The action installed in 1973 did not prove a success and its retention was advised against by those with whom the church recently consulted. So yet another rebuild is to occur, this time by John W. Parker, of Sydney. Funds regrettably do not allow for the reconstruction of a Hill design (as has proved immensely successful at nearby St Luke's Concord), which would re-instate a Hill-style console, action and wind supply. Rather, all that can be afforded is a simple electrification using pulldown lever magnets, controlled by a recycled electric action console. All surviving Hill components will, however, be scrupulously preserved.

The lesson from all of this is simple: had the church opted to clean and overhaul the organ in 1950, the Hill action would have survived, doubtless only later requiring a single full-scale restoration, as has so successfully been carried out elsewhere in Sydney and country New South Wales.


 

A JEWEL IN THE CROWN

Rebuilding of the 1883 Hill & Son Organ
St John’s Anglican Church,Ashfield, Sydney

by John W. Parker

Published in OHTA News October 2009
pp20-4


John W. Parker – Pipe Organ Builders last year completed the conservative rebuild of the 1883 William Hill & Son organ installed in St John’s Anglican Church, Ashfield, Sydney.

The Hill & Son estimate books (now at the British Organ Archive, Birmingham) record the original specification – this was the firm’s job number 1852 and was ordered on 6 March 1883:

2 manuals CC to G & Ped to F

GREAT
Open Diapason
Stopped Diapason
Dulciana
Principal
Wald Flute
Fifteenth

SWELL
Open Diapason
Gamba
Principal
Flautina
Mixture 3 ranks
Oboe

PEDAL
Bourdon
Cello

8
8
8
4
4
2


8
8
4
2
III
8


16
8
 

3 couplers, 4 composition pedals
Deal case, Decd front
Spotted to 4ft

£150 at order, balance after approval in London £400.

This is the third time major work has been carried out on this instrument since its arrival in Sydney, and could even possibly be the fourth. Much evidence seems to prove that the organ was probably a second-hand purchase from Hill (with additions), and its relatively cheap price of 400 pounds, is certainly less than that of other Hill instruments of similar size, imported around the same period.

There is much evidence that the ground and building frame have been significantly altered at some time. We would imagine that this work was done prior to the organ coming to Australia, as everything has been reduced in floor space area. Certainly the outer casework has been moved back into the organ on all sides, to fit on the raised platform the organ sits upon.

There is no evidence that the organ floor has been altered, or changed since the organ’s installation, as when the floor frame work was removed, it showed clean timbers underneath. Other changes to the building frame appear to have been carried out by Hill – accepting obvious amateur alterations, carried out in other work.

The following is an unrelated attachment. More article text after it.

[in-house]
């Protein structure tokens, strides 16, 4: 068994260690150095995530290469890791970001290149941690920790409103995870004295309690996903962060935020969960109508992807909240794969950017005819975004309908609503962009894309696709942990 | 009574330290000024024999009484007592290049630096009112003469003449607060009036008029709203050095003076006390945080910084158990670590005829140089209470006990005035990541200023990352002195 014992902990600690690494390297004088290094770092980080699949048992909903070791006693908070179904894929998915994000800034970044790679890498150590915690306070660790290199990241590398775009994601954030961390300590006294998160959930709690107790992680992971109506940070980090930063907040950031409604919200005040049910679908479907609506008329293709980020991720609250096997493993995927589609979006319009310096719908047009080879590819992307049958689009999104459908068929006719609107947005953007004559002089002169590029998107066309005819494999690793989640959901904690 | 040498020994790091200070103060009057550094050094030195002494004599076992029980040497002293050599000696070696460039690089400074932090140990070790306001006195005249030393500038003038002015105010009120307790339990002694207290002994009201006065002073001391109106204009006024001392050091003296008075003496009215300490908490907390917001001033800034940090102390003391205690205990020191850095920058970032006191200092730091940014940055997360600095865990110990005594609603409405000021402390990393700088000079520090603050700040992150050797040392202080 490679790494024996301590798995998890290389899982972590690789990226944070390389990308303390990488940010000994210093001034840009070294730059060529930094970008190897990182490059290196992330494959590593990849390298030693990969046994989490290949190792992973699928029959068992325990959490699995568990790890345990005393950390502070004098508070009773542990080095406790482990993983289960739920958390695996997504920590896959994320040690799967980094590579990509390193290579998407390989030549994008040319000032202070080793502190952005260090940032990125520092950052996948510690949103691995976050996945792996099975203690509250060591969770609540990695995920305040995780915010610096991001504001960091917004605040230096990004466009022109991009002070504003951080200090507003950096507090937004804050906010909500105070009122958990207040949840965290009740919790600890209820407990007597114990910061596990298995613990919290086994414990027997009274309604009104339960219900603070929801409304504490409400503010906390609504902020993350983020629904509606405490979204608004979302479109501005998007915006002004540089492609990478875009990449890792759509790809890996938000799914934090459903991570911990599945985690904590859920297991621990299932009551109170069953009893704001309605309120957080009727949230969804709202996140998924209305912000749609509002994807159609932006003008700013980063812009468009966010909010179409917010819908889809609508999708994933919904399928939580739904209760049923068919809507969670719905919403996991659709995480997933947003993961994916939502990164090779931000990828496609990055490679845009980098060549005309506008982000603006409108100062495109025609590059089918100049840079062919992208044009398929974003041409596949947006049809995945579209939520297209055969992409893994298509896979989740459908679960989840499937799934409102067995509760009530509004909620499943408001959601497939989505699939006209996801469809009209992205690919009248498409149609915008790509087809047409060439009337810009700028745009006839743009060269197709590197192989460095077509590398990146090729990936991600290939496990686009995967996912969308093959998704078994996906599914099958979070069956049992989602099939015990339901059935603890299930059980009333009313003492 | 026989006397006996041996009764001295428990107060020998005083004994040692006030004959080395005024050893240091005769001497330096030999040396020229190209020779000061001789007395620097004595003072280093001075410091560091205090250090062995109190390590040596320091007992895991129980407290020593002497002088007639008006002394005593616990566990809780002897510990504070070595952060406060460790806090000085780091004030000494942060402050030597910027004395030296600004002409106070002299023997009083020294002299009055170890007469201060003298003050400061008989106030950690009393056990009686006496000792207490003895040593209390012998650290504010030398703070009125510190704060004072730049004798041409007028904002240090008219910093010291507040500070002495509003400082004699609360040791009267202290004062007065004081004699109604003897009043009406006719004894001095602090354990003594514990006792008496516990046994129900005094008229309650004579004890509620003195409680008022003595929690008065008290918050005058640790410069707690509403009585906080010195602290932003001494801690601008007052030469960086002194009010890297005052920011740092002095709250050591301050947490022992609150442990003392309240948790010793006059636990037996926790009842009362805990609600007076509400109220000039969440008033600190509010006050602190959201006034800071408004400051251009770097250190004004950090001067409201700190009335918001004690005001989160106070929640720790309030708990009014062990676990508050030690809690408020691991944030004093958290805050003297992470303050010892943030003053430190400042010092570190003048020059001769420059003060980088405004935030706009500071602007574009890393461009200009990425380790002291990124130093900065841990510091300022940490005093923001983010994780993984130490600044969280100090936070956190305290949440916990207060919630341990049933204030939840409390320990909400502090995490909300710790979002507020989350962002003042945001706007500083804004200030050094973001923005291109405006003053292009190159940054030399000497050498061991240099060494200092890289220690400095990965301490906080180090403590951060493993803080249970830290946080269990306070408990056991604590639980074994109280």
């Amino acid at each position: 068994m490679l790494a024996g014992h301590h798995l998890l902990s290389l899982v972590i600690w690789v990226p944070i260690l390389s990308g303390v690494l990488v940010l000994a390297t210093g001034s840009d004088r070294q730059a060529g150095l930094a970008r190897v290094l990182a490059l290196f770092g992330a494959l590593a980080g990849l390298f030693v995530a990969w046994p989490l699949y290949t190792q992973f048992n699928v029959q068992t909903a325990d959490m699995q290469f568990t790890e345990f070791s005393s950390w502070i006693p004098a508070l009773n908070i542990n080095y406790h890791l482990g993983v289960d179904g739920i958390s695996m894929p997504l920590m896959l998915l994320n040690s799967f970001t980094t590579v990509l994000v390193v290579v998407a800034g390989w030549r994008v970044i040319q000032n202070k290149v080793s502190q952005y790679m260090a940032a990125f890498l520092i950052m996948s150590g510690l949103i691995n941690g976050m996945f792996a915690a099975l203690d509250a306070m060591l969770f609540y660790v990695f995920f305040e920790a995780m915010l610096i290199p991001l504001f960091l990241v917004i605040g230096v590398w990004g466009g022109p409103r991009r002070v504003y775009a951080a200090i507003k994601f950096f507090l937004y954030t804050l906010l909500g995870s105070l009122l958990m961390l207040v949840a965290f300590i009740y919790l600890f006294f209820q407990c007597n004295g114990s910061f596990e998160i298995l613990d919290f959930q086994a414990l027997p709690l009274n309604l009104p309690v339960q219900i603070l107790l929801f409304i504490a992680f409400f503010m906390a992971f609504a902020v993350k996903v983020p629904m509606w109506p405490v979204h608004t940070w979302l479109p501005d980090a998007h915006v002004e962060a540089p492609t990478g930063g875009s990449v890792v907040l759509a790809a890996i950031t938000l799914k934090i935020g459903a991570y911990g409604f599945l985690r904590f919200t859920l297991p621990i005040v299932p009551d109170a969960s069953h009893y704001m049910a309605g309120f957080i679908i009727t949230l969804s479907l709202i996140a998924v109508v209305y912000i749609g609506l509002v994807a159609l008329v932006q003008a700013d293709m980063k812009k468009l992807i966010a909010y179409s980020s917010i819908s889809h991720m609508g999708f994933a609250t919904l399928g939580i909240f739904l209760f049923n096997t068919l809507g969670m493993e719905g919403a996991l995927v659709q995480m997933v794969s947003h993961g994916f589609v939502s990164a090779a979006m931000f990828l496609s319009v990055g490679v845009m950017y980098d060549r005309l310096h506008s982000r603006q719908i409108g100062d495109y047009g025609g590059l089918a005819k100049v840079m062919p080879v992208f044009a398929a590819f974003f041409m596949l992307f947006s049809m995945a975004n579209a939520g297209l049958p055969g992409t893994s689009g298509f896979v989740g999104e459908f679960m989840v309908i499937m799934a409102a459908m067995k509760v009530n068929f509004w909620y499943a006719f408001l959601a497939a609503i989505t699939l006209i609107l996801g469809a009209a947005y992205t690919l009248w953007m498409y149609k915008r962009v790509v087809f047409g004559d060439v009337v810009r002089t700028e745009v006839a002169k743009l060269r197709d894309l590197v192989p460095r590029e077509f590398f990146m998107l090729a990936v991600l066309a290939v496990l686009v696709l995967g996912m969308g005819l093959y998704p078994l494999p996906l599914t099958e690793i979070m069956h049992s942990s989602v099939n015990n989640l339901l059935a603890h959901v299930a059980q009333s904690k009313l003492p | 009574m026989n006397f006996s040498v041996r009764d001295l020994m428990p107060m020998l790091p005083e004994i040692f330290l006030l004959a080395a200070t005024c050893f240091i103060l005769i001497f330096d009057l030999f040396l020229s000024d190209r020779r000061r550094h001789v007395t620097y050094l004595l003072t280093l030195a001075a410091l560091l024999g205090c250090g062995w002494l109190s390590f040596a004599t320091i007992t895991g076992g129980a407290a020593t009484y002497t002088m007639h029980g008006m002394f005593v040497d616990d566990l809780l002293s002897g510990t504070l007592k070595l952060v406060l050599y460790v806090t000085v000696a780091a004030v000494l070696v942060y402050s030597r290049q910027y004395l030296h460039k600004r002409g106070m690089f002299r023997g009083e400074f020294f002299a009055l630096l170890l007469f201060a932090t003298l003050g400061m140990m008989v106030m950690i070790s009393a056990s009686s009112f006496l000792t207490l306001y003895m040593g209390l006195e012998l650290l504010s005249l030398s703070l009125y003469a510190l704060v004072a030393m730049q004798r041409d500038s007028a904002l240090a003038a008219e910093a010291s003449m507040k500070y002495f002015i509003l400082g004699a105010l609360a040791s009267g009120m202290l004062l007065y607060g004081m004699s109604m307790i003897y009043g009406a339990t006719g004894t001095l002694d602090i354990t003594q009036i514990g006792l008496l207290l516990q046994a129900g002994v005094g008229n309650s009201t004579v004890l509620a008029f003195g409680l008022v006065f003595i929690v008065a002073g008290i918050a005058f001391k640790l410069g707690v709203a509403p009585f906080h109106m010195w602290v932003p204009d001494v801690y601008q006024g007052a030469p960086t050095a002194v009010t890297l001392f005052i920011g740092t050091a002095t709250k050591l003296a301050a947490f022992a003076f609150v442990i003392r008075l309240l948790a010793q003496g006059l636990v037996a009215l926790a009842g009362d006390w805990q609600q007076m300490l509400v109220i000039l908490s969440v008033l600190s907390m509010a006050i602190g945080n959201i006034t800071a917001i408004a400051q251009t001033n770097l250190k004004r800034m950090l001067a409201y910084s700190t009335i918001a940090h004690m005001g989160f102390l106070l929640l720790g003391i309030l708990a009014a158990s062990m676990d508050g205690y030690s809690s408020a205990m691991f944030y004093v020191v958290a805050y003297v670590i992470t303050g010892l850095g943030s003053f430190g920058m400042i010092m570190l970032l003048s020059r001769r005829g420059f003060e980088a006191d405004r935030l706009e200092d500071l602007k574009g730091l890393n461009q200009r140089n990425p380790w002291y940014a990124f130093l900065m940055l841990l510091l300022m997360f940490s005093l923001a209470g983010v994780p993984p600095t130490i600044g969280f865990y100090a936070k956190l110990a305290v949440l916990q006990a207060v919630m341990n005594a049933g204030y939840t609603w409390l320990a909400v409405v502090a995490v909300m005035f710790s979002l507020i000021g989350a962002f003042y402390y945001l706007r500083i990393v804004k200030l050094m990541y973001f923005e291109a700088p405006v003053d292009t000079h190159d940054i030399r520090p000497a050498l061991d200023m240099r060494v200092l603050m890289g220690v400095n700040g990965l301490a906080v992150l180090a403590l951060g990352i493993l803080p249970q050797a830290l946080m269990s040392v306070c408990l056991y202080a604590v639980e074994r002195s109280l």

CHANGES SINCE 1883

1950 Rebuilt with electric action R.A. & D.A. Wiltshire

1975 Rebuilt with tracker action Anthony Welby

2008 Rebuilt with electric action John W. Parker

In the Wiltshire rebuild, the organ was converted to electric action of some description. Certainly the pedal chests were provided with an electric primary action, and a very strange form of envelope opening pallet valve. Some of these chests remained through until 2006 when the organ was dismantled.

Wiltshires also extended the 8ft Hill Pedal Violoncello to 16ft pitch, and provided a remote console on the opposite side of the chancel. Apparently, at this time, the Hill double-rise bellows was dispensed with, and some strange form of regulator/bellows was installed. Some people have suggested that there may have been wind pressures as high as six inches introduced at this time, but there is no evidence that any pipe work was altered to suit.

At the same time, the front pipes were put on electro-pneumatic chests, and certainly the slider soundboards had some form of action made to operate them. Sadly, the work of 1975 removed any tell-tale information, as this involved the cutting out of the underside of the slider soundboards.

Keeping the story brief, the 1950 refurbishment lasted only 25 years before it was necessary to solve more problems, as the organ had become unplayable. For some unknown reason, it was decided to convert the organ action to mechanical (note: I did not say return the action to mechanical!). I have heard that there might have been a consultant involved here, but I will let that rest.